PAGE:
379: Speaking in tongues: A National Physician Survey (NPS) study of languages spoken by family physicians in Canada.

J. Eriksson, I. Grava-Gubins, A. Safarov
Research, College of Family Physicians of Canada, Mississauga, Canada
Canada has one of the most multilingual populations in the world. English and French are Canada’s two official languages, but neither language is the mother tongue for many in Canada. In 2011, approximately 280,000 individuals immigrated to Canada. Of these, close to 27% did not speak one of the official languages. Often depending on others to communicate with physicians, this creates difficulties when communicating about personal/sensitive health issues. Previous studies show language barriers during patient-physician interactions to be associated with undesirable outcomes in primary care, including a lack of understanding about their medical condition, and lower health outcomes in general.
The National Physician Survey (NPS) is a comprehensive physician workforce study of all current and future physicians in Canada, conducted by the College of Family Physicians of Canada, the Canadian Medical Association and the Royal College of Physicians and Surgeons of Canada in 2004, 2007 and 2010. We asked about the languages which FPs in Canada use with their patients.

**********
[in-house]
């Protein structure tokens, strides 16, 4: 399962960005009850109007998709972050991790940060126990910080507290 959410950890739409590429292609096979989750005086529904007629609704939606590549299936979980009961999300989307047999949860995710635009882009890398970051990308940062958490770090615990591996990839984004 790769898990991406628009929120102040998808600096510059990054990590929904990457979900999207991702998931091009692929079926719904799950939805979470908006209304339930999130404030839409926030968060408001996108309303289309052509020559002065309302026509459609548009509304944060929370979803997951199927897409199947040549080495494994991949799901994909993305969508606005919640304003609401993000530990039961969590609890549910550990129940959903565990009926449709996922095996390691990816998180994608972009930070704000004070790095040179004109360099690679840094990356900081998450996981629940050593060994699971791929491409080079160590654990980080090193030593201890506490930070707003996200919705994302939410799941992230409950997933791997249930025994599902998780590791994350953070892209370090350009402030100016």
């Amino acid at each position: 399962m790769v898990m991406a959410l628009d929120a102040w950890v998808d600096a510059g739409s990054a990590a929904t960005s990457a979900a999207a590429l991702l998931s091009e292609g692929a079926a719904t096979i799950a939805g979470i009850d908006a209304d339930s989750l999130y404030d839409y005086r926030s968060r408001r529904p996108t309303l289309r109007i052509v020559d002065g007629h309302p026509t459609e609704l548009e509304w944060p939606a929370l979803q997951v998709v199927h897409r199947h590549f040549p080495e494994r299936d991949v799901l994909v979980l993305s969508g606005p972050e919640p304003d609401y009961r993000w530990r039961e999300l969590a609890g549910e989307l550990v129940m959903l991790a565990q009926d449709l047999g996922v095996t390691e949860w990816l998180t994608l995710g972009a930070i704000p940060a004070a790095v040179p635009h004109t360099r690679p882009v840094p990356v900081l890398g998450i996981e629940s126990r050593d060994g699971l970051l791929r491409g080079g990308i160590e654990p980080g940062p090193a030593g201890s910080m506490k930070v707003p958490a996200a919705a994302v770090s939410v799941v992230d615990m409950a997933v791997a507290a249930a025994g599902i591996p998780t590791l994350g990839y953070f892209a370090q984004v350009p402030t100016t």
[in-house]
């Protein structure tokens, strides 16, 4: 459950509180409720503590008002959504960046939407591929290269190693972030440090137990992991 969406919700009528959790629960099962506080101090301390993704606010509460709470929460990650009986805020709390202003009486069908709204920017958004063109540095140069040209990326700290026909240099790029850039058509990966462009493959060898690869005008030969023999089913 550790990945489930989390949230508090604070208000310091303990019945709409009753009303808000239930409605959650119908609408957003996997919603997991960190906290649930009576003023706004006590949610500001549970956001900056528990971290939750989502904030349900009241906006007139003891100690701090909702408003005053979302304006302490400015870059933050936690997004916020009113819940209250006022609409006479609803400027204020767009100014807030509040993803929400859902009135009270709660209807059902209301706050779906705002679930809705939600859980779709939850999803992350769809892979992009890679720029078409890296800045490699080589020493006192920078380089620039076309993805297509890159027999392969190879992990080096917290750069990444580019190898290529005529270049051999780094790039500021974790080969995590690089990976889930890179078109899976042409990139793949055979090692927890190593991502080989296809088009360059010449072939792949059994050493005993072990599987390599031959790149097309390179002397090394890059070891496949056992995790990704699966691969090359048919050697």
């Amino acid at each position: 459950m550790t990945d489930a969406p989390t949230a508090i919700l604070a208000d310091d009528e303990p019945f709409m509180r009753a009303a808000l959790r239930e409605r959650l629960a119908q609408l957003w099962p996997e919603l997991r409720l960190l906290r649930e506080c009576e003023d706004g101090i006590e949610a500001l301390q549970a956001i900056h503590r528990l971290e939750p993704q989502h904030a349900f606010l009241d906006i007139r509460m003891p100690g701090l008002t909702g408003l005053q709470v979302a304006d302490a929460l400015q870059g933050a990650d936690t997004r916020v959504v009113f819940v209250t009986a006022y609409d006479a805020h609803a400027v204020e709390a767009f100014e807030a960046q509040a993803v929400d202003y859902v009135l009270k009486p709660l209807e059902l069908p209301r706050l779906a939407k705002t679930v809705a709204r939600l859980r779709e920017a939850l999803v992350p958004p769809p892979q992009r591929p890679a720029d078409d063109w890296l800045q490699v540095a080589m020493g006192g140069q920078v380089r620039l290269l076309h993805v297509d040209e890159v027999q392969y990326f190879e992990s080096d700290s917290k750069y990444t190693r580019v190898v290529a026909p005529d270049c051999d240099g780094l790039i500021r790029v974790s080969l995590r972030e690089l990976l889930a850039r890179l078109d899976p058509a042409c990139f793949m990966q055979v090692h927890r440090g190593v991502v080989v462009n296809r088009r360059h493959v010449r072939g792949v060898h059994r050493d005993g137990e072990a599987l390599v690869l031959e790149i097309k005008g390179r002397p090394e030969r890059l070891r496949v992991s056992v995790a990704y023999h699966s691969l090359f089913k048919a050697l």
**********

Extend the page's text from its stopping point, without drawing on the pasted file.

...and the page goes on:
The 2010 NPS data shows that 54.7% of FPs in Canada only speak English with patients, & 9.0% speak only French. However, 15.8% of all FPs in Canada indicated also speaking a non-official language with patients. It is unclear whether speakers of non-official languages have access to primary care through a family physician in their own language. We examined and compared the languages spoken by potential patients and the languages spoken by family physicians providing care in three large urban areas in Canada (Greater Toronto Area, Vancouver and Montreal).

Disclosure: No conflict of interest declared